Insider's Guide to Spas
Sanctuary Camelback Mountain

Resorts

Sanctuary On Camelback Mountain

Rima Suqi


I love staying at Sanctuary on Camelback Mountain because it’s like living in an apartment complex, with quiet neighbors, killer views, and amazing amenities. This time, my 1,000-square-foot Mountain Casita room (#249) was set up like a one bedroom apartment – with a kitchen, living/dining area, bathroom with Red Flower amenities, a spacious bedroom, and two outdoor spaces. The rooms feel a bit dated in terms of décor and use of color; those who want more luxe accommodations should check into the spa casitas. The view won’t be as good, but the overall design is more sophisticated and current (I personally will take a view over a marble bathroom any day, but that’s a personal preference).

There’s only one drawback to having a room at the top of the property – anywhere you go is a bit of a walk. I live in New York City and walk everywhere, so for me, this was not an issue. And to be fair, you could call for a golf cart. But just know it is a trade off.

If you should decide to walk down to the spa, you descend a series of stairs, taking in the Arizona flora and fauna along the way. At night it is especially magical, as the sky is a blanket of stars, and the view will have you thinking you’re in the hills of Los Angeles.

The spa itself, as mentioned, is at the bottom of the stairs and near the property’s main building and pool. There’s a generous locker room, staffed by some of the most helpful people I’ve ever met in this setting. The waiting area is small, but there are dried fruit and nut snacks as well as a variety of beverages, and plenty of reading material to keep one entertained. There’s also a lovely view of the Zen garden, which you’ll also see from your treatment room, should you opt to keep the door open. I was told that most out-of-towners choose the so-called open-door policy, while most locals don’t.

If you should decide to walk down to the spa, you descend a series of stairs, taking in the Arizona flora and fauna along the way. At night it is especially magical, as the sky is a blanket of stars, and the view will have you thinking you’re in the hills of Los Angeles.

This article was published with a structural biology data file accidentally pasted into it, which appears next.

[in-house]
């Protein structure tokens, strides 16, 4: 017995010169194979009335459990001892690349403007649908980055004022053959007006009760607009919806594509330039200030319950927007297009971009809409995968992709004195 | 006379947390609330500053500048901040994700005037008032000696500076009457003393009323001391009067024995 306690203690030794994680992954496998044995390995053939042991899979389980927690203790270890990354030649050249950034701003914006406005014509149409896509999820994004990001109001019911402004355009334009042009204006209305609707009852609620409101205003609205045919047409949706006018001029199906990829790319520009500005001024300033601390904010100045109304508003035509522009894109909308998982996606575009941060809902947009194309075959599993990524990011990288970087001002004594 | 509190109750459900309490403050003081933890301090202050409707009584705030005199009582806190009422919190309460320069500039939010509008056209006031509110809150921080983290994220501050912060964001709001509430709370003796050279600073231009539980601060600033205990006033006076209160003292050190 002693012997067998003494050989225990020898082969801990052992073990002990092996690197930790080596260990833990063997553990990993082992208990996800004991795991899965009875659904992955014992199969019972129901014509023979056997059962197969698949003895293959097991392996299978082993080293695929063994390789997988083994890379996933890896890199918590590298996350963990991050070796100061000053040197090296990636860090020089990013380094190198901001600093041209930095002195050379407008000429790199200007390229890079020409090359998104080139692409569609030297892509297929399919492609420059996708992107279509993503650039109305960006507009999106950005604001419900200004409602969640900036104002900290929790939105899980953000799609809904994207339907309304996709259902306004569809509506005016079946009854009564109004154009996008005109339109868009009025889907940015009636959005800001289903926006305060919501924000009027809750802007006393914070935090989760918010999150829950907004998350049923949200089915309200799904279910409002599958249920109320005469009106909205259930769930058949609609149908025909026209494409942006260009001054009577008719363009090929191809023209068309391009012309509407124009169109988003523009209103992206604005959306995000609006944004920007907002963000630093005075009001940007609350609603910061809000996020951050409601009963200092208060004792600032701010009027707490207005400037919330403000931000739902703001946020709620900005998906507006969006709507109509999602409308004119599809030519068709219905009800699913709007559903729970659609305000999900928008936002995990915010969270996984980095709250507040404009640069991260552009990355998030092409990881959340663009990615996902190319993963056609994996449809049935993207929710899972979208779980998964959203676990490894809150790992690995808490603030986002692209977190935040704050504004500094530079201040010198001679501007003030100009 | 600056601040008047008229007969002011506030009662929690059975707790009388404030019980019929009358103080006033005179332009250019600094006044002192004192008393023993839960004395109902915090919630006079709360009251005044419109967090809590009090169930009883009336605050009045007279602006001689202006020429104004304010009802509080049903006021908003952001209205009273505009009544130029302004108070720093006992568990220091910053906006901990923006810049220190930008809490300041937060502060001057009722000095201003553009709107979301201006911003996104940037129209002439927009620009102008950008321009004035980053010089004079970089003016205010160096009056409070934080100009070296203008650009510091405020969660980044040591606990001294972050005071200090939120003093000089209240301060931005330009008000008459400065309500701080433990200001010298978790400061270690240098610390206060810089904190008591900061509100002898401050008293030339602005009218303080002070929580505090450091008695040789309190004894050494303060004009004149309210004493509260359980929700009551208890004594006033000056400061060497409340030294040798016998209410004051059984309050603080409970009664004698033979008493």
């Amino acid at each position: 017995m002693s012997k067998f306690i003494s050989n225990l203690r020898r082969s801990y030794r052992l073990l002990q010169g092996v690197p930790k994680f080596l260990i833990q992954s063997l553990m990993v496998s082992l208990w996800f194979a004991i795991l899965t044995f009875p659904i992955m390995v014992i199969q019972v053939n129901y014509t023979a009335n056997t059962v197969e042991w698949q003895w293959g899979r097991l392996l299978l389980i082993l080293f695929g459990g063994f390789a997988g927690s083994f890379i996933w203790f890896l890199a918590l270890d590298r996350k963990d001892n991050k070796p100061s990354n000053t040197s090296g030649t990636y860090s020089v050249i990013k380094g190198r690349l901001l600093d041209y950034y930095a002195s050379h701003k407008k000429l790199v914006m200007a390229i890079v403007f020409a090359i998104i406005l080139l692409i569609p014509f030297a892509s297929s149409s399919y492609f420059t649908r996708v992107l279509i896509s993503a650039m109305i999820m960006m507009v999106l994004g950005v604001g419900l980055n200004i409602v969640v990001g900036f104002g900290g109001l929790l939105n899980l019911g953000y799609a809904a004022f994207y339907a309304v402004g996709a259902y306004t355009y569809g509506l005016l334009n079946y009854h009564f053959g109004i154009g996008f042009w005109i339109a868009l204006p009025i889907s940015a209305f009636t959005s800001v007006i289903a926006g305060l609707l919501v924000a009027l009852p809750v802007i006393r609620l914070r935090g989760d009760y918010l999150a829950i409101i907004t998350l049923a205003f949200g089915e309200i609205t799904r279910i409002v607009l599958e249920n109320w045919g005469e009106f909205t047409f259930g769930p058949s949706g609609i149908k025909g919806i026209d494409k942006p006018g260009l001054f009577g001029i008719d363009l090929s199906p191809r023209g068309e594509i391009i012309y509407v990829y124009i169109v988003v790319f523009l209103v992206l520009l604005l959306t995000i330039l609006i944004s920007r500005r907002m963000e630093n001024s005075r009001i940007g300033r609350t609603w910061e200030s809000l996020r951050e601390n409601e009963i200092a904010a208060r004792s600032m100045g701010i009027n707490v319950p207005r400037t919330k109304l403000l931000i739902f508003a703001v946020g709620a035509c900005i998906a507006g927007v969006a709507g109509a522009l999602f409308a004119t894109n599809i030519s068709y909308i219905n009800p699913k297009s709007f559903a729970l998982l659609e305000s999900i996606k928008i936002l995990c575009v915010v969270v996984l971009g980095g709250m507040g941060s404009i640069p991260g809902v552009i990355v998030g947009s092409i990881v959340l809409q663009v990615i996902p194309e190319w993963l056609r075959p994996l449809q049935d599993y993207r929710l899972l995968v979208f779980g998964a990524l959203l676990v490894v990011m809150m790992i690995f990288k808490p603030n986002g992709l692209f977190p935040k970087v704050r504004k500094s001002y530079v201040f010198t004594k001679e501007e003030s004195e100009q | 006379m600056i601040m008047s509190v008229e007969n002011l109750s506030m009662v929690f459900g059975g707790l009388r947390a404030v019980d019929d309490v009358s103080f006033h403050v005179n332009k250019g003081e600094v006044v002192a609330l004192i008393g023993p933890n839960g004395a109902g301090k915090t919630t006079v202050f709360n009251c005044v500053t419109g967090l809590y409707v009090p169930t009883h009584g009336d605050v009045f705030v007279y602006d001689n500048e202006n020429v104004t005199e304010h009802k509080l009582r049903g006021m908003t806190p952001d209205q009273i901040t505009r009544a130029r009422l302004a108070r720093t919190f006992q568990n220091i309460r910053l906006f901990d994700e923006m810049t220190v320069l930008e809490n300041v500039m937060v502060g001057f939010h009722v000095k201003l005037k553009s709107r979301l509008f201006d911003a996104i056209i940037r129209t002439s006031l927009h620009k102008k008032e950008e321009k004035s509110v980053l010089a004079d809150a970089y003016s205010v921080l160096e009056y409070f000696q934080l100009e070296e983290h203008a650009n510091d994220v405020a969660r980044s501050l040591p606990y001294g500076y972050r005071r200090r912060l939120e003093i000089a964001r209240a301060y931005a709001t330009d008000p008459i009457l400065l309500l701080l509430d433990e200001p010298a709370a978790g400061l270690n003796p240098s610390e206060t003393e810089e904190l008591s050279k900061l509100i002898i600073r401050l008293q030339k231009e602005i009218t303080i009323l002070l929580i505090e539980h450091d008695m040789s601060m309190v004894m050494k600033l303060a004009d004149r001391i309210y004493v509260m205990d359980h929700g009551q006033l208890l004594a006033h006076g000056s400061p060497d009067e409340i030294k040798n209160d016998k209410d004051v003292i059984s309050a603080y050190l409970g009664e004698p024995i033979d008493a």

The gym is in the same area and can get crowded during peak workout hours, as it is very popular with locals who buy memberships. Classes range from water fitness, to a variety of yoga options, indoor cycling, Pilates, and Zumba. I passed on all that and went on an off-property hike instead (booked through the spa).

Twenty-four-hour room service is a blessing to anyone feeling antisocial, but it would be a shame to eat every meal in-room since the Elements restaurant and Jade bar have floor-to-ceiling windows with great views, service, and menus, as well as outdoor seating.

The Jade bar program was recently revamped to include the type of crafted-with-many-ingredients-by-a-guy-with-a-beard-and-a-vest cocktails that others have been doing for a while. Hey, better late than never, and they were all very well done (try the Anejo Manhattan).  I was pleasantly surprised to find that four, non-alcoholic, “Lifestyle Elixirs” were offered as creative (and tasty) alternatives to booze. Jade bar is also a good option for those who don’t want a drawn-out meal, with a good selection of small plates including Blistered Shishito Peppers, Old Bay Poached Jumbo Shrimp, or a simple bowl of Edamame.

That said, I had small plates at Elements restaurant, as well. A delicious Octopus a la Plancha (which I also ordered through room service – mistake) and rich, Fire Roasted Oysters, made a meal in themselves. A bonus: charred Edamame, a dish I’ve only seen in one other restaurant – they were light and perfect.

 

 

 

Rima Suqi

Rima Suqi

An avid world traveler raised in an international home, Rima has explored and covered emerging destinations in the Middle East and Africa, far-flung luxury resorts in French Polynesia, as well as those closer to home, and the burgeoning arts scene in Marfa, Texas. Rima has traveled to over 30 countries, writing about the trends and tastemakers for leading travel and lifestyle publications, and subjected herself to innumerable spa treatments — sometimes under very odd circumstances — all in the name of journalism. A weekly contributor to The New York Times Home section, Rima held the envious position of Best Bets Editor at New York Magazine for six years, and is regularly published in national magazines including T Magazine/The New York Times, Departures, Architectural Digest, Elle Décor and American Way. Her last book American Fashion: Designers at Home (Assouline) in partnership with CFDA, sold out three printings.